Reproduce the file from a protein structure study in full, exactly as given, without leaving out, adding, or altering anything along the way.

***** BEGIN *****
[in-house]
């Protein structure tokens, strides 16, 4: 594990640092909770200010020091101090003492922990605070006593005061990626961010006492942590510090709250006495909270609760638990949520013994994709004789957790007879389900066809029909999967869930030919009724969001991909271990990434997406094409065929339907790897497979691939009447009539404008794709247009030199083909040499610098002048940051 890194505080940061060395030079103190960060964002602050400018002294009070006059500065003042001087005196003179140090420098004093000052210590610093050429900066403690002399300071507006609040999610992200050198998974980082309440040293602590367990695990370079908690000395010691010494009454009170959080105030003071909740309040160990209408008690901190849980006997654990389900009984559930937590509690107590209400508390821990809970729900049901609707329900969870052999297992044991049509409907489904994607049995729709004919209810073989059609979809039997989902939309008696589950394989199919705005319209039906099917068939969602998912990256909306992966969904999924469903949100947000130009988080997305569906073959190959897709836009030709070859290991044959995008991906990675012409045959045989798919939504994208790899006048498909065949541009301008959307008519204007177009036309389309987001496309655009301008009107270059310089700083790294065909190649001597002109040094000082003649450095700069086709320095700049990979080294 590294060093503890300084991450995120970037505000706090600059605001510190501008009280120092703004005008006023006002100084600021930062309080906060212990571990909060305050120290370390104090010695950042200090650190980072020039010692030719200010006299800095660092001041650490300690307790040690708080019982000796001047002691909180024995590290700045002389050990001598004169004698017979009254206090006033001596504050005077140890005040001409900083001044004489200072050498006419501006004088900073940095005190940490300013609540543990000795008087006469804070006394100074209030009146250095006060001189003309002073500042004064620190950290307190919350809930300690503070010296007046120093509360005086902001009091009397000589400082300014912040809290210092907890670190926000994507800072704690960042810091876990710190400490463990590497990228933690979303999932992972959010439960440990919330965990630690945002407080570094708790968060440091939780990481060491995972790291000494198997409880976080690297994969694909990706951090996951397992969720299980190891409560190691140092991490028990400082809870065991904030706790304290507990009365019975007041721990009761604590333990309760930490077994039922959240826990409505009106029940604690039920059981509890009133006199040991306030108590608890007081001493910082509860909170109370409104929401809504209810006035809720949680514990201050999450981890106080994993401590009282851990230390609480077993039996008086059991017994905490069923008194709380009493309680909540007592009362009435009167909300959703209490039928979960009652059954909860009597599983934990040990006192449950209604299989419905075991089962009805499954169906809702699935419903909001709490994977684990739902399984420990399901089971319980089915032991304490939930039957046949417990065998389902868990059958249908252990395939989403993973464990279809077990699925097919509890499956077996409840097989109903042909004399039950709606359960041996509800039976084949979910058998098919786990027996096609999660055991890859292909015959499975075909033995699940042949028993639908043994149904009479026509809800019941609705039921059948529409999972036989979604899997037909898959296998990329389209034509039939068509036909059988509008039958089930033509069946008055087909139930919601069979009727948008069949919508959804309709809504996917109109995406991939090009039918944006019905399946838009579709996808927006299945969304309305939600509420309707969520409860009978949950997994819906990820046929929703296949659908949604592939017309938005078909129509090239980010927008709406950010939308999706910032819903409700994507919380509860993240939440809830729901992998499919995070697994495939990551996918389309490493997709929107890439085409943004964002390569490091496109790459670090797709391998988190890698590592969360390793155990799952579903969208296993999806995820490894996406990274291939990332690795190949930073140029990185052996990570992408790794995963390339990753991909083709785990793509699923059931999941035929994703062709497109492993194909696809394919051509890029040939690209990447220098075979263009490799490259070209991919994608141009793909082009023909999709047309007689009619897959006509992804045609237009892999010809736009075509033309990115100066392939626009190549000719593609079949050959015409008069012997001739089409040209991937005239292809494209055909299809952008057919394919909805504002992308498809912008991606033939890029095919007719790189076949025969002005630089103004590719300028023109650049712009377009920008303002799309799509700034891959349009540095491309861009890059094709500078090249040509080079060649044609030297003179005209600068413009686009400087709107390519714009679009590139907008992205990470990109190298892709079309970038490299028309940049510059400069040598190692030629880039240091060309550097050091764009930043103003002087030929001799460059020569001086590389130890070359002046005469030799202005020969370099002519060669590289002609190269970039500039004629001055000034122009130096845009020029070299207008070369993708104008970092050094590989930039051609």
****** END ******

[in-house]
């Protein structure tokens, strides 16, 4: 594990640092909770200010020091101090003492922990605070006593005061990626961010006492942590510090709250006495909270609760638990949520013994994709004789957790007879389900066809029909999967869930030919009724969001991909271990990434997406094409065929339907790897497979691939009447009539404008794709247009030199083909040499610098002048940051 890194505080940061060395030079103190960060964002602050400018002294009070006059500065003042001087005196003179140090420098004093000052210590610093050429900066403690002399300071507006609040999610992200050198998974980082309440040293602590367990695990370079908690000395010691010494009454009170959080105030003071909740309040160990209408008690901190849980006997654990389900009984559930937590509690107590209400508390821990809970729900049901609707329900969870052999297992044991049509409907489904994607049995729709004919209810073989059609979809039997989902939309008696589950394989199919705005319209039906099917068939969602998912990256909306992966969904999924469903949100947000130009988080997305569906073959190959897709836009030709070859290991044959995008991906990675012409045959045989798919939504994208790899006048498909065949541009301008959307008519204007177009036309389309987001496309655009301008009107270059310089700083790294065909190649001597002109040094000082003649450095700069086709320095700049990979080294 590294060093503890300084991450995120970037505000706090600059605001510190501008009280120092703004005008006023006002100084600021930062309080906060212990571990909060305050120290370390104090010695950042200090650190980072020039010692030719200010006299800095660092001041650490300690307790040690708080019982000796001047002691909180024995590290700045002389050990001598004169004698017979009254206090006033001596504050005077140890005040001409900083001044004489200072050498006419501006004088900073940095005190940490300013609540543990000795008087006469804070006394100074209030009146250095006060001189003309002073500042004064620190950290307190919350809930300690503070010296007046120093509360005086902001009091009397000589400082300014912040809290210092907890670190926000994507800072704690960042810091876990710190400490463990590497990228933690979303999932992972959010439960440990919330965990630690945002407080570094708790968060440091939780990481060491995972790291000494198997409880976080690297994969694909990706951090996951397992969720299980190891409560190691140092991490028990400082809870065991904030706790304290507990009365019975007041721990009761604590333990309760930490077994039922959240826990409505009106029940604690039920059981509890009133006199040991306030108590608890007081001493910082509860909170109370409104929401809504209810006035809720949680514990201050999450981890106080994993401590009282851990230390609480077993039996008086059991017994905490069923008194709380009493309680909540007592009362009435009167909300959703209490039928979960009652059954909860009597599983934990040990006192449950209604299989419905075991089962009805499954169906809702699935419903909001709490994977684990739902399984420990399901089971319980089915032991304490939930039957046949417990065998389902868990059958249908252990395939989403993973464990279809077990699925097919509890499956077996409840097989109903042909004399039950709606359960041996509800039976084949979910058998098919786990027996096609999660055991890859292909015959499975075909033995699940042949028993639908043994149904009479026509809800019941609705039921059948529409999972036989979604899997037909898959296998990329389209034509039939068509036909059988509008039958089930033509069946008055087909139930919601069979009727948008069949919508959804309709809504996917109109995406991939090009039918944006019905399946838009579709996808927006299945969304309305939600509420309707969520409860009978949950997994819906990820046929929703296949659908949604592939017309938005078909129509090239980010927008709406950010939308999706910032819903409700994507919380509860993240939440809830729901992998499919995070697994495939990551996918389309490493997709929107890439085409943004964002390569490091496109790459670090797709391998988190890698590592969360390793155990799952579903969208296993999806995820490894996406990274291939990332690795190949930073140029990185052996990570992408790794995963390339990753991909083709785990793509699923059931999941035929994703062709497109492993194909696809394919051509890029040939690209990447220098075979263009490799490259070209991919994608141009793909082009023909999709047309007689009619897959006509992804045609237009892999010809736009075509033309990115100066392939626009190549000719593609079949050959015409008069012997001739089409040209991937005239292809494209055909299809952008057919394919909805504002992308498809912008991606033939890029095919007719790189076949025969002005630089103004590719300028023109650049712009377009920008303002799309799509700034891959349009540095491309861009890059094709500078090249040509080079060649044609030297003179005209600068413009686009400087709107390519714009679009590139907008992205990470990109190298892709079309970038490299028309940049510059400069040598190692030629880039240091060309550097050091764009930043103003002087030929001799460059020569001086590389130890070359002046005469030799202005020969370099002519060669590289002609190269970039500039004629001055000034122009130096845009020029070299207008070369993708104008970092050094590989930039051609």